[Development] QtCore missing check for memory allocation

Oswald Buddenhagen oswald.buddenhagen at theqtcompany.com
Wed Feb 25 20:07:58 CET 2015

On Wed, Feb 25, 2015 at 08:01:54AM -0800, Thiago Macieira wrote:
> On Wednesday 25 February 2015 16:48:44 Ulf Hermann wrote:
> > >> We should thus do Q_CHECK_PTR on every memory allocation in Qt and we
> > >> should fix Q_CHECK_PTR so that it works under all circumstances.
> > > 
> > > I disagree on both accounts.
> > 
> > Could you elaborate a bit?
> I disagree that we should do Q_CHECK_PTR after every memory allocation and I 
> disagree that Q_CHECK_PTR should do something in all circumstances.
elaborate, not restate more verbosely.

> > That "every memory allocation" may be relaxed a bit as there might be places
> > where the code can deal with 0 or where we pass the pointer straight on to
> > user code and can expect the user to check it. The default should be
> > checking for 0, though.
> I really disagree. If we wanted to find bad memory allocations, we should turn 
> exceptions back on and write exception-safe code. Anything else is putting the 
> burden on the common code path.
as ulf pointed out, a rather trivial wrapper which ensures deterministic
behavior is hardly a burden.

> > > That's undefined behaviour. If you write code:
> > > 	if (!p)
> > > 	
> > > 		*(char*)p = 42;		// crash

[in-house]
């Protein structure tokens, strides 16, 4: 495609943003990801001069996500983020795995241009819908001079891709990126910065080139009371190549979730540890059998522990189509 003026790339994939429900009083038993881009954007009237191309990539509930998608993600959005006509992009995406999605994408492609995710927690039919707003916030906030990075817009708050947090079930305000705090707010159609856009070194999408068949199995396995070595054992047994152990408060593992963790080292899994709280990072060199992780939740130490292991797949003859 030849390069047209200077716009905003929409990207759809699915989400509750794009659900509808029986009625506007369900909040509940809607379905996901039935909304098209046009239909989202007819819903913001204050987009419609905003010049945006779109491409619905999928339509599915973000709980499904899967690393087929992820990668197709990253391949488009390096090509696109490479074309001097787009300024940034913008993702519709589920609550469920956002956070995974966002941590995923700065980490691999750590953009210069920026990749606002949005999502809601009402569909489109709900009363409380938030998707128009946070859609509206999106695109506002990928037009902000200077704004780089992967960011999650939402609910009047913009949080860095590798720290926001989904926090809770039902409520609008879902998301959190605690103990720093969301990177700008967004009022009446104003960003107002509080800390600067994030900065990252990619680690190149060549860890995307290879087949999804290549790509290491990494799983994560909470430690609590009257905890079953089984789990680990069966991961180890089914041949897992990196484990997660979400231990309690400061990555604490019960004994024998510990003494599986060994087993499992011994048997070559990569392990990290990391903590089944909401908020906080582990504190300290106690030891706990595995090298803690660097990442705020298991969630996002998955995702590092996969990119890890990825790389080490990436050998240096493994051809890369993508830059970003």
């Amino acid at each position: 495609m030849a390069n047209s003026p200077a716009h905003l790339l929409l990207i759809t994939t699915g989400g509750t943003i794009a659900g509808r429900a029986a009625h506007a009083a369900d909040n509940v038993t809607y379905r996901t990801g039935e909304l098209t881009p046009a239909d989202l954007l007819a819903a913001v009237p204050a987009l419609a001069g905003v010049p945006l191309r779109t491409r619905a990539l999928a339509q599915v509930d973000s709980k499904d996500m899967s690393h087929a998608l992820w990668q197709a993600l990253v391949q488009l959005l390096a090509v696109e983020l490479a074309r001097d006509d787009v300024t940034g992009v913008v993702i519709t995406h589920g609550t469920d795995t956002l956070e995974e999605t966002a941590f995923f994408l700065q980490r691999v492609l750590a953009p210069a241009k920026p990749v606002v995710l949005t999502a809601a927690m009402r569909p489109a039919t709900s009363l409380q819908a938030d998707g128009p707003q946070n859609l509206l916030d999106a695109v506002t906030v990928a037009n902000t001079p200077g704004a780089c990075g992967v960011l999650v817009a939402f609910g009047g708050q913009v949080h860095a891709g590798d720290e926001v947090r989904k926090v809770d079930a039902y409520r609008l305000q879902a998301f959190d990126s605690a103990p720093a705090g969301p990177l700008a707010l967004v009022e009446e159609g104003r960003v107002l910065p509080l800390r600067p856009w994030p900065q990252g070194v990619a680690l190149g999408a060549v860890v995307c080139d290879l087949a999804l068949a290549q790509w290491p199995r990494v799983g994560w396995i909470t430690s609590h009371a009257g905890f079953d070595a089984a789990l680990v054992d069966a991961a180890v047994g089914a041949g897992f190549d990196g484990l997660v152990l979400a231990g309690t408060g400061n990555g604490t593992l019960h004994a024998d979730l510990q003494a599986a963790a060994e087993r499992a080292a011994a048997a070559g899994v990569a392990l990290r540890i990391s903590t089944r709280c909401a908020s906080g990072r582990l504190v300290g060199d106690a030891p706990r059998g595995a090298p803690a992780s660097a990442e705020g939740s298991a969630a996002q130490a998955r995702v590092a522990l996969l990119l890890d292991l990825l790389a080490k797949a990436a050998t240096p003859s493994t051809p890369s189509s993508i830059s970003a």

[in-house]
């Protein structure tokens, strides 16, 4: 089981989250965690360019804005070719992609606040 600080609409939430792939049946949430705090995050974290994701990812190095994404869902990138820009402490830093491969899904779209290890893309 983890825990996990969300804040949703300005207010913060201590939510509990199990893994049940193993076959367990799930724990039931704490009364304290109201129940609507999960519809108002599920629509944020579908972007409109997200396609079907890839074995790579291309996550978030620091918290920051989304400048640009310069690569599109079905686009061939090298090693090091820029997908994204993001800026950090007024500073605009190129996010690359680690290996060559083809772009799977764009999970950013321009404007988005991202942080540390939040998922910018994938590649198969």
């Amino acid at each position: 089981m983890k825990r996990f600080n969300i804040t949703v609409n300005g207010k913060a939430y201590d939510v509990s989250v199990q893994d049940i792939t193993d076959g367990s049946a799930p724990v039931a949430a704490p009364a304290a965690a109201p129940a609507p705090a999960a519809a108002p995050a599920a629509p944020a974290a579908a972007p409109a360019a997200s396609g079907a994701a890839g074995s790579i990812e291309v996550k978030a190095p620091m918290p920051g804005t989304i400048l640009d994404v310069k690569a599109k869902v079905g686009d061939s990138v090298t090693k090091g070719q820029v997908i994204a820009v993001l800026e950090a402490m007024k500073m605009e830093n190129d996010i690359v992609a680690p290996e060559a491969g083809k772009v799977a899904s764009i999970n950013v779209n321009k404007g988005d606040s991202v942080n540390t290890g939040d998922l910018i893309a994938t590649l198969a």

> > 
> > I'm not saying we should access p in this case, but rather some fixed place
> > of which we know we cannot access it, to *reliably* raise a segfault. Maybe
> > there is even a more elegant way to trigger a segfault than accessing
> > invalid memory.
> The only reliable way of causing a segfault is raise(SIGSEGV). You can't 
> reliably trigger a memory problem because, by the very definition of it, the 
> compiler is allowed to assume it doesn't happen.
you can assign to a volatile pointer and deref it. the compiler is not
allowed to optimize that away. we established that much last time we
discussed this topic.

> > [...] Q_CHECK_PTR should mean "If the pointer is 0 either throw an
> > exception or abort right away. Don't just continue."
> I understand your arguments, but I still disagree we should act.
well, and i say you are wrong.
see the problem with this kind of argumentation?

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